10 p.m., Friday, Nov. 8, at Halcyon. $10; halcyon-sf.com
Known for her distinctly melodic take on tech-house, Tara Brooks is a master of anticipation in the studio and in the DJ booth, crafting tense yet mystical sounding atmospheres. The Los Angeles producer learned to DJ with vinyl records after graduating college, ultimately finding a home within the city’s underground dance scene where Brooks would become a staple. Brooks’ hypnotic, genre-defying approach to mixing has since amazed crowds at top clubs and festivals around the world, with Burning Man as her personal favorite. Released on John Digweed’s seminal dance label Bedrock, Brooks’ latest EP, Eunoia, is an enchanting and vibrant spin on melodic techno, hearing Brooks evolve her sound with hints of acid house and psytrance.
7 p.m., Monday, Nov. 11, at Swedish American Hall. $20; swedishamericanhall.com
Deconstructing R&B to its core elements, Son Little’s singular approach to songwriting results in sublime yet intimate blues-tinged soul that has earned him comparisons to his heroes, Jimi Hendrix and Stevie Wonder. Born Aaron Livingston, the singer-songwriter worked with The Roots and Hezekiah throughout the 2000s before releasing The Abandoned Lullaby, an experimental soul collaboration with RJD2. Little’s breakthrough came shortly prior to the 2015 release of his eponymous debut album as his single “Lay Down” surprisingly accumulated millions of streams. Little’s album would live up to expectations, delivering bold and deeply emotional ballads with the intensity of Tom Waits, with minimalistic tinges of funk similar to D’Angelo’s Black Messiah. For his 2017 sophomore album New Magic, Little stripped down his sound to only include organic instrumentation, yet he delivers a strikingly fresh take on soul that naturally incorporates elements of hip-hop and funk, heard best in the album’s centerpiece, “Blue Magic.” Last month saw the release of Little’s latest EP, Invisible, which hears the musician experiment in lesser explored areas of R&B, beautifully layering his vocals in Bon Iver-like fashion on “I’m a Builder (Outtake).”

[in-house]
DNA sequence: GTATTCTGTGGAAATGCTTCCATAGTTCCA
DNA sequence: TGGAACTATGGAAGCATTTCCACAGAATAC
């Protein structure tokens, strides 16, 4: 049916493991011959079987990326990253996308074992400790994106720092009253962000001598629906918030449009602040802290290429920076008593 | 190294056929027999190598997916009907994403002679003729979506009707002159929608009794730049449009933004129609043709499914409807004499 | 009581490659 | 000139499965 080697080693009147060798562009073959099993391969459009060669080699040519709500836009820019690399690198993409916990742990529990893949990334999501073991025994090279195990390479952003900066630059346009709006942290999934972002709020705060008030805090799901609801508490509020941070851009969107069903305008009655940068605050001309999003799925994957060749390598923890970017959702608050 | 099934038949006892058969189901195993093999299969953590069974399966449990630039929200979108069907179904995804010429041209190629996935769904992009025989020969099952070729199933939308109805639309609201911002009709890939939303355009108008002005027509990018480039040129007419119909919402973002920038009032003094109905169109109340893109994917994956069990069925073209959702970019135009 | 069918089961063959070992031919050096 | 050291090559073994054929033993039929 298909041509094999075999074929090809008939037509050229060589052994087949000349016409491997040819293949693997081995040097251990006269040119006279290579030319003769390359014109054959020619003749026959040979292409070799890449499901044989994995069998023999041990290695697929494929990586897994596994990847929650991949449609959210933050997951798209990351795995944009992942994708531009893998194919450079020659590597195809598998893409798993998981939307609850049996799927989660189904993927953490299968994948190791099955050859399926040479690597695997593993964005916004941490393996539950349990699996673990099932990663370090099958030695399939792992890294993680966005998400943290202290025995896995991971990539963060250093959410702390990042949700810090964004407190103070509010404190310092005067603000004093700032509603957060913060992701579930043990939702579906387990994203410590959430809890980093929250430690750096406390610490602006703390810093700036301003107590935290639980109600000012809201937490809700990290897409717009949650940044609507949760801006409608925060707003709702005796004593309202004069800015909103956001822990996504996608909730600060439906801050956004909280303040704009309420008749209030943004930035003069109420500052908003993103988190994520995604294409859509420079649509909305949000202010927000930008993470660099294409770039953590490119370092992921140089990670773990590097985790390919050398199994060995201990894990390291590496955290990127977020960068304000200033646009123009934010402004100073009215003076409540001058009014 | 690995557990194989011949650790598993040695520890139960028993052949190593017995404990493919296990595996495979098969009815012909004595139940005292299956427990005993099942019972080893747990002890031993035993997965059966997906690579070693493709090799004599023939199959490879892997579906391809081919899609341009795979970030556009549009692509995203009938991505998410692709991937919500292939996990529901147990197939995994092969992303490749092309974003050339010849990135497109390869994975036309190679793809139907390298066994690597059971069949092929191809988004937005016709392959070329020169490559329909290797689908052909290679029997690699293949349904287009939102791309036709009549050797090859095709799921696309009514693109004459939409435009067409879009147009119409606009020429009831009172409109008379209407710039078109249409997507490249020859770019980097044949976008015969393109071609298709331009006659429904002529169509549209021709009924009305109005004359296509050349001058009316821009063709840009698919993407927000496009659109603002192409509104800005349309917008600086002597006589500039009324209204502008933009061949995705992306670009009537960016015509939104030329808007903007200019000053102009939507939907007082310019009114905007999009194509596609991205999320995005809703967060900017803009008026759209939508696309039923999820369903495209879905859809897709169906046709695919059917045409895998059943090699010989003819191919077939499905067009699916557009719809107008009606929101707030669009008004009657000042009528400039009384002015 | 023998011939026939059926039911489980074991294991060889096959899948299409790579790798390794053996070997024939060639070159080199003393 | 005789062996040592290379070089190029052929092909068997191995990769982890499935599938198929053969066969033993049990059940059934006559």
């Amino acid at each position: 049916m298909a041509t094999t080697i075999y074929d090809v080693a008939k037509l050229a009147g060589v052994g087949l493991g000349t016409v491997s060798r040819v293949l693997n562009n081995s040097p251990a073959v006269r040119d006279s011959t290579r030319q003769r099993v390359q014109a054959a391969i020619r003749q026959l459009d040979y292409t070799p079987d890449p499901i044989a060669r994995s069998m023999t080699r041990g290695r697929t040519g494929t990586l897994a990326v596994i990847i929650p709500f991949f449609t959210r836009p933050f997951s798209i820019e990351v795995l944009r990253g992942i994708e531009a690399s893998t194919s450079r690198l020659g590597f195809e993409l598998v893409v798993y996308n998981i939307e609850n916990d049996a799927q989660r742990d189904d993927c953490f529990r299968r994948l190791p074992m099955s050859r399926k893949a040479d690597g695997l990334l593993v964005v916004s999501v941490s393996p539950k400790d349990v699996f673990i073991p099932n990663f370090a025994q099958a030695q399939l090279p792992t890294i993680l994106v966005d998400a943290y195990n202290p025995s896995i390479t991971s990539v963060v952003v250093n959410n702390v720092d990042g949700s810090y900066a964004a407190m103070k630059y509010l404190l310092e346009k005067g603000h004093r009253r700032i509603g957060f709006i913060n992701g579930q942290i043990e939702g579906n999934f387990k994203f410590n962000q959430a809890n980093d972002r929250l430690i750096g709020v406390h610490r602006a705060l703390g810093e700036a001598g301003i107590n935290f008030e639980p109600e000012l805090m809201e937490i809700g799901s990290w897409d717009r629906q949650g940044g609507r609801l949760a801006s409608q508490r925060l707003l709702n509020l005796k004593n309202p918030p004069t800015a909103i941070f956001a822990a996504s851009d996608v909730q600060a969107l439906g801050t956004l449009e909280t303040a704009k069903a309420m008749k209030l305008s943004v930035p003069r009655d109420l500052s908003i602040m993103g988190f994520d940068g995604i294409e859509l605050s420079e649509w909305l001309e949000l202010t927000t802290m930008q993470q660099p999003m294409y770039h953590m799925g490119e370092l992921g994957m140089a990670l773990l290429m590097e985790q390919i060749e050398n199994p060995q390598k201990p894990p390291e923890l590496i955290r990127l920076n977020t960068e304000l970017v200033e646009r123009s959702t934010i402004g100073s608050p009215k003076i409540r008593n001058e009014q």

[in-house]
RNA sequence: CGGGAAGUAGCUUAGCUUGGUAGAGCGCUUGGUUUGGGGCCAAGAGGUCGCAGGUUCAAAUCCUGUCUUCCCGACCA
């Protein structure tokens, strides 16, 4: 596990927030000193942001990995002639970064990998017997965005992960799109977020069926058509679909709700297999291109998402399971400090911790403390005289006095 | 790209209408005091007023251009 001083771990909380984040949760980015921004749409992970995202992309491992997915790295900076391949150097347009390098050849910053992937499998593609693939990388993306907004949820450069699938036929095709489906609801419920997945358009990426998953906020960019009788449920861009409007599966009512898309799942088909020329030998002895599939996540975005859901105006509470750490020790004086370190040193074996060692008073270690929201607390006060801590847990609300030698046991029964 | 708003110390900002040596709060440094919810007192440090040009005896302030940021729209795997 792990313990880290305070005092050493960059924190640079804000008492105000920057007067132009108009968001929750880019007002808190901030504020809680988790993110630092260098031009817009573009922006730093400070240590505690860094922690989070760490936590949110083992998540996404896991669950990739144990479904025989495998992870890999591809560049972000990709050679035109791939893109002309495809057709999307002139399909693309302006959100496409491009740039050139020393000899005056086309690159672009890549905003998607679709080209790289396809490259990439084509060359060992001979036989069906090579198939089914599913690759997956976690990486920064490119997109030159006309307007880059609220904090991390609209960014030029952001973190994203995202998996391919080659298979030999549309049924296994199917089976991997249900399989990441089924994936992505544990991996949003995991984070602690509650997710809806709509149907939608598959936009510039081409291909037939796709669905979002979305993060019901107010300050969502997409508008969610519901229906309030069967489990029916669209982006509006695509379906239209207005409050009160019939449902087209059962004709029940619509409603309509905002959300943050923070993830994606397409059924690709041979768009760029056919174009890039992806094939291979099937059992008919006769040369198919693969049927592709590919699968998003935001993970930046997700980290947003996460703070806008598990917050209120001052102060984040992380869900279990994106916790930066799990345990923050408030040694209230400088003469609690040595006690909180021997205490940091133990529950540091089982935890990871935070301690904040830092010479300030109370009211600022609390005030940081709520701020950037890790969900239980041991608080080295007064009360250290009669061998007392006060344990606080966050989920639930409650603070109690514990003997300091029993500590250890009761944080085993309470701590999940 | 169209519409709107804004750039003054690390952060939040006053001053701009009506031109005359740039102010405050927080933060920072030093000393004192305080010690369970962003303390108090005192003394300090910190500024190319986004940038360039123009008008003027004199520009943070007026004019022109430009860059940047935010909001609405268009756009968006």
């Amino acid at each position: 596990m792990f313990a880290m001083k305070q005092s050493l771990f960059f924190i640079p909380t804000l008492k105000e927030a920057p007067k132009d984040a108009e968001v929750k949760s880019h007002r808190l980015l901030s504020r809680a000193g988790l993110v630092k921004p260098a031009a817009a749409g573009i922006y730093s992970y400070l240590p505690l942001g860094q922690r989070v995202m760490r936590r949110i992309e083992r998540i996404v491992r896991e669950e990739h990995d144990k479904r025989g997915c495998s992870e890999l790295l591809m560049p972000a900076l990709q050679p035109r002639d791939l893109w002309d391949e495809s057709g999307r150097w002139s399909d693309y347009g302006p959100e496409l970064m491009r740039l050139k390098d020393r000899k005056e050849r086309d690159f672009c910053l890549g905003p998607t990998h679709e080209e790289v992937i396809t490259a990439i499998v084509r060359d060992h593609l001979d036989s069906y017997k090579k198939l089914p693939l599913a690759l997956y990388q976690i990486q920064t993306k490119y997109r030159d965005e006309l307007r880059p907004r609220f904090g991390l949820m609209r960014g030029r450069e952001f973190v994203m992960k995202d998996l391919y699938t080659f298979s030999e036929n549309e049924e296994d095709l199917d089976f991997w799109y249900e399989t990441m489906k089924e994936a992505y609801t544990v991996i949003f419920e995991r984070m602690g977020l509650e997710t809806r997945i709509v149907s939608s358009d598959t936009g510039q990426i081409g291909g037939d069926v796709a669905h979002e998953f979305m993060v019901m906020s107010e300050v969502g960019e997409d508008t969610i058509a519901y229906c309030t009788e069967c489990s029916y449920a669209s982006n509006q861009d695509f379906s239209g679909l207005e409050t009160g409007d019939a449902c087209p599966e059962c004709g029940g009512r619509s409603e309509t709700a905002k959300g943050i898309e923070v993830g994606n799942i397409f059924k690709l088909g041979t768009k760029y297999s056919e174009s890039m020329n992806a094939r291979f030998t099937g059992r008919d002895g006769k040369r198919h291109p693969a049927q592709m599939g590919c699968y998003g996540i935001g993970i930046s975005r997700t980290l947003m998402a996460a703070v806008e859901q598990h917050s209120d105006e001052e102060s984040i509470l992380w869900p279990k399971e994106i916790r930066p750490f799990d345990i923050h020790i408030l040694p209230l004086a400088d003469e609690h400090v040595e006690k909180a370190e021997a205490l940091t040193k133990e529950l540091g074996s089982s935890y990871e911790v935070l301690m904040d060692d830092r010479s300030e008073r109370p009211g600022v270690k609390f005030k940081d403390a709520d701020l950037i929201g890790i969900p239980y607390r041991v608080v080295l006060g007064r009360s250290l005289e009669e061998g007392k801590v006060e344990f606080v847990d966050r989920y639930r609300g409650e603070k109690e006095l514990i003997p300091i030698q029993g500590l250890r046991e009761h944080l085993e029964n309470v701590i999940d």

7 p.m., Wednesday, Nov. 13, at Slim’s. $20; slimspresents.com
Initially bursting onto the scene earlier this decade with their eccentric and absurdist style of art punk, Broncho’s boundless creative ambition has made them one of indie rock’s most consistently compelling bands. Formed by singer and guitarist Ryan Lindsay after a series of spontaneous recording sessions with friends, Broncho released their giddy and addicting 2011 debut album Can’t Get Past the Lips to glowing reception, with many instantly falling in love with the band’s quirky nuances. Broncho’s 2014 sophomore album, Just Hip Enough to Be a Woman, hears the band channel power pop in the vein of The Cars or Billy Idol with an unmistakable dose of characteristic surreal punk. Inspired by the sour political landscape and modern social anxieties, Broncho’s latest album, 2018’s Bad Behavior, hears the group mature their sound without restraining their idiosyncrasies, as Lindsay delivers his most personal and insightful lyricism to date.
Losing weight can be a real pain. Once you stick to a program, it can be hard to really see…
The exhibition resulted in 90,000 postcards to prisoners of conscience, like Chelsea Manning, John Kariakou.